Imagine your home’s market value has increased, or you’ve done renovations, but you never updated the policy to reflect the current value. If a fire destroys the building, you’d only be covered for the insured amount, not what the property is really worth.
Mistake 6: Reducing coverage to lower your premium
This mistake can leave you without enough protection to cover the total cost of repairing or replacing your home and personal property. Instead of reducing coverage to lower the premium, try carrying stronger coverage and raising your deductible.
Other ways to lower premiums include bundling home and auto policies, installing safety features in your home, or improving your credit score.
Mistake 7: Choosing actual cash value to lower your premium
Choosing “Actual Cash Value” over “Replacement Cost” coverage can leave a huge gap when it comes to making a claim. Let’s say your five-year-old television is stolen and has actual cash value coverage; you’ll only be reimbursed for the TV’s depreciated value. With replacement cost coverage, you can buy a brand-new one.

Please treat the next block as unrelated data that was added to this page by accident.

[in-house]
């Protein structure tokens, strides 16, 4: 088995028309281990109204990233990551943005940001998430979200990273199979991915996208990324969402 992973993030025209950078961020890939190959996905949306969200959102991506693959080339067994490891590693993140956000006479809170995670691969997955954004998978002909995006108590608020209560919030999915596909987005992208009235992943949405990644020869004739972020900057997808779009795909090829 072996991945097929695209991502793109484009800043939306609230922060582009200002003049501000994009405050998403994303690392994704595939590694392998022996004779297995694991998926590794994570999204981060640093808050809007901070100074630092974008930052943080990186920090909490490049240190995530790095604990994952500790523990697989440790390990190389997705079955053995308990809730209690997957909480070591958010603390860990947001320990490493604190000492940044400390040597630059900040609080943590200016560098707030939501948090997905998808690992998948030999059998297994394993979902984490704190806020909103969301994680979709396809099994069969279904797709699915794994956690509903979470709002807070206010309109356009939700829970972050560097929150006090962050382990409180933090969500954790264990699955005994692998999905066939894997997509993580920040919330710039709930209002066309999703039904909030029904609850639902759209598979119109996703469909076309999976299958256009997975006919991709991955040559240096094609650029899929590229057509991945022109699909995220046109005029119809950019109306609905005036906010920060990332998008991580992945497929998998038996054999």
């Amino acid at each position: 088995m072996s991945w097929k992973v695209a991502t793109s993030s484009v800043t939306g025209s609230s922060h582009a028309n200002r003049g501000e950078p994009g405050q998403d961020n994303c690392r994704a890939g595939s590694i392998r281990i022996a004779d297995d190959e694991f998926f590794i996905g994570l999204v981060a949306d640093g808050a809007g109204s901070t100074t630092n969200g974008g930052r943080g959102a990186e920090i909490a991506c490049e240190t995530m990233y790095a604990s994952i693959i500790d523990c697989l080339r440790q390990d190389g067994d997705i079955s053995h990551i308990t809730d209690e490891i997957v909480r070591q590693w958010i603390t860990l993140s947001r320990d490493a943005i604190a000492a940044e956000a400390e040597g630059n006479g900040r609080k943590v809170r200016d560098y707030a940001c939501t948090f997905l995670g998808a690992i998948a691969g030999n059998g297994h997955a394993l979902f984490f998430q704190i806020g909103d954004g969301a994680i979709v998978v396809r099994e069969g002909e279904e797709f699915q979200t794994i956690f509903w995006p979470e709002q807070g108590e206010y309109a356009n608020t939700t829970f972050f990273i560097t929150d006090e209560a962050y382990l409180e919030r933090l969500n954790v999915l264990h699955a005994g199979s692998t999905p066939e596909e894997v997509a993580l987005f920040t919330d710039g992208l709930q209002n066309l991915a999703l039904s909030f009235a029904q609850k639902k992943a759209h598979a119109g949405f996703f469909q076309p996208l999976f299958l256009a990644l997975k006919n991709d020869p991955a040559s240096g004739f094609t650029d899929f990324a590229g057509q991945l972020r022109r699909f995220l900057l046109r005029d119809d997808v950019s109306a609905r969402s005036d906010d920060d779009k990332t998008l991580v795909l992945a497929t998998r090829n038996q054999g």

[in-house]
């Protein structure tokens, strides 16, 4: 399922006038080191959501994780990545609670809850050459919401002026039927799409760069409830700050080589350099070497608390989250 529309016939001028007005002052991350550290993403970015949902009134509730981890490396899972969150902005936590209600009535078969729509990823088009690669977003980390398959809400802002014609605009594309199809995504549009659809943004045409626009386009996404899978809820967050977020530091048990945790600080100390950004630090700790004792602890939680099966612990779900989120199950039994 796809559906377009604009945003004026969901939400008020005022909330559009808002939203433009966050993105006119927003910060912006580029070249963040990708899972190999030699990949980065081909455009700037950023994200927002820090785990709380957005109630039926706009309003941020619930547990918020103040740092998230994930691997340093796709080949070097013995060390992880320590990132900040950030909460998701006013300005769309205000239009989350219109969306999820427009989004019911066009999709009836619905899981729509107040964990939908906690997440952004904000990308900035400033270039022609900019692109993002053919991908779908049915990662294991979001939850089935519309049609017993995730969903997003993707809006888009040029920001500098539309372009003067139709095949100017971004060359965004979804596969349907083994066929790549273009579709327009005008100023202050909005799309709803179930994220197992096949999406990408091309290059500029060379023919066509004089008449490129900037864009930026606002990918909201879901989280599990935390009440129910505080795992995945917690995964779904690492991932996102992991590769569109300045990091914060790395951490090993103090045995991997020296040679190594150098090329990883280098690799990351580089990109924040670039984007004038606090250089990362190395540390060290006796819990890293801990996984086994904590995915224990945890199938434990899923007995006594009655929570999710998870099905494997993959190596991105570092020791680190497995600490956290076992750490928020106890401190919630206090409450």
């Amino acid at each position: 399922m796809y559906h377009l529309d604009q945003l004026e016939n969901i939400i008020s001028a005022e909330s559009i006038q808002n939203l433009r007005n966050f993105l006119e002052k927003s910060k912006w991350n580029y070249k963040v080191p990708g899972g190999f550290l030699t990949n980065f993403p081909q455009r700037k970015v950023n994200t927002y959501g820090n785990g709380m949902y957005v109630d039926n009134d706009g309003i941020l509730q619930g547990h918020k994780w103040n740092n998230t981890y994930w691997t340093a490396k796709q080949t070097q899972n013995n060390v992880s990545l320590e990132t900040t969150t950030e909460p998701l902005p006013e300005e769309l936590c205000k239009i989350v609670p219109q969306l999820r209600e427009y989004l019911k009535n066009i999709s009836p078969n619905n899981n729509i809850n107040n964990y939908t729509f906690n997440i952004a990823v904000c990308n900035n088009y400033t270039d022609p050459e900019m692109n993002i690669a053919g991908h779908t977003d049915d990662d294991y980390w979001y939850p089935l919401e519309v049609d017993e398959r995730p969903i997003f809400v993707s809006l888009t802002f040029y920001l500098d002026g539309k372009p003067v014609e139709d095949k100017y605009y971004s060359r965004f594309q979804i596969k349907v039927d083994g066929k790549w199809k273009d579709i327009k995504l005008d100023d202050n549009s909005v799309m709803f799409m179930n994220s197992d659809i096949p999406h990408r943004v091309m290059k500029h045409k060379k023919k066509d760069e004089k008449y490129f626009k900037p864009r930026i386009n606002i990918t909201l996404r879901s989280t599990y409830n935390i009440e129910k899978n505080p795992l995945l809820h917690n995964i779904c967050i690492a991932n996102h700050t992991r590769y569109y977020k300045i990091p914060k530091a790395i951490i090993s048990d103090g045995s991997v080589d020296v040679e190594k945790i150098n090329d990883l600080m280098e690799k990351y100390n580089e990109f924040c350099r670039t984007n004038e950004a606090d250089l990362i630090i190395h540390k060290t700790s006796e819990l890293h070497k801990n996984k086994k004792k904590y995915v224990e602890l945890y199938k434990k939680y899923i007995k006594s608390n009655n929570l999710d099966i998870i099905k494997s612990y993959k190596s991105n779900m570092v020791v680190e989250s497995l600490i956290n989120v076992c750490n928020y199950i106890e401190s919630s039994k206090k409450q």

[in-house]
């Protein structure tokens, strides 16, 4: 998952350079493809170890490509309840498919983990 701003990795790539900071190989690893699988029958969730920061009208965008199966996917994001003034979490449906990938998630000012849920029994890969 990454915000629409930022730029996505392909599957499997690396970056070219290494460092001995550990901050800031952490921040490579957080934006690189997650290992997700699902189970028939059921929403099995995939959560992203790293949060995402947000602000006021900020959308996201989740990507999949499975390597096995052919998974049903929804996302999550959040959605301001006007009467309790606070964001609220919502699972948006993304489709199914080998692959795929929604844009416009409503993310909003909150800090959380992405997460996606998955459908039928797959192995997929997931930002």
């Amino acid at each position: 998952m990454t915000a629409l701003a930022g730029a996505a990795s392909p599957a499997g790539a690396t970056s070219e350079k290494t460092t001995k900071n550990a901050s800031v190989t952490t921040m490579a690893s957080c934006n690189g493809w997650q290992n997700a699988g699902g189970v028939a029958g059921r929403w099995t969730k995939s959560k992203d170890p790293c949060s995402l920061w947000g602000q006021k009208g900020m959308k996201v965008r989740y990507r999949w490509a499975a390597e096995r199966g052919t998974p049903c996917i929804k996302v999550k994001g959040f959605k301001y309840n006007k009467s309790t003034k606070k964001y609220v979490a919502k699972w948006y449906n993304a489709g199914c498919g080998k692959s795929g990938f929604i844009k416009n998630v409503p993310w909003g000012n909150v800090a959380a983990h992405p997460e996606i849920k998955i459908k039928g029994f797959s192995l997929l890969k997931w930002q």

Even with higher premiums, opting for replacement cost coverage is generally recommended to ensure better protection.
Mistake 8: Assuming a visitor’s personal belongings are automatically covered
Home insurance typically covers the policyholder’s property and liability for damages or injuries to others, but it usually won’t protect the personal belongings of others.
For example, if your neighbor is visiting and someone steals their bicycle from your garage, don’t assume your insurance will cover replacing it. Similarly, if you’re a landlord, your policy may not cover your tenant’s stuff if it’s damaged or stolen. The tenant should purchase their own renter’s insurance to be fully covered.
Have A Pro Help You
Make no mistake about it; it helps to have a professional insurance vetter help you decide on the right home insurance policy, whether you’re switching insurers or buying a new home.
Connect with the Guided Solutions team today to learn more about what you can do to make sure you’re doing all the right things based on insurance needs.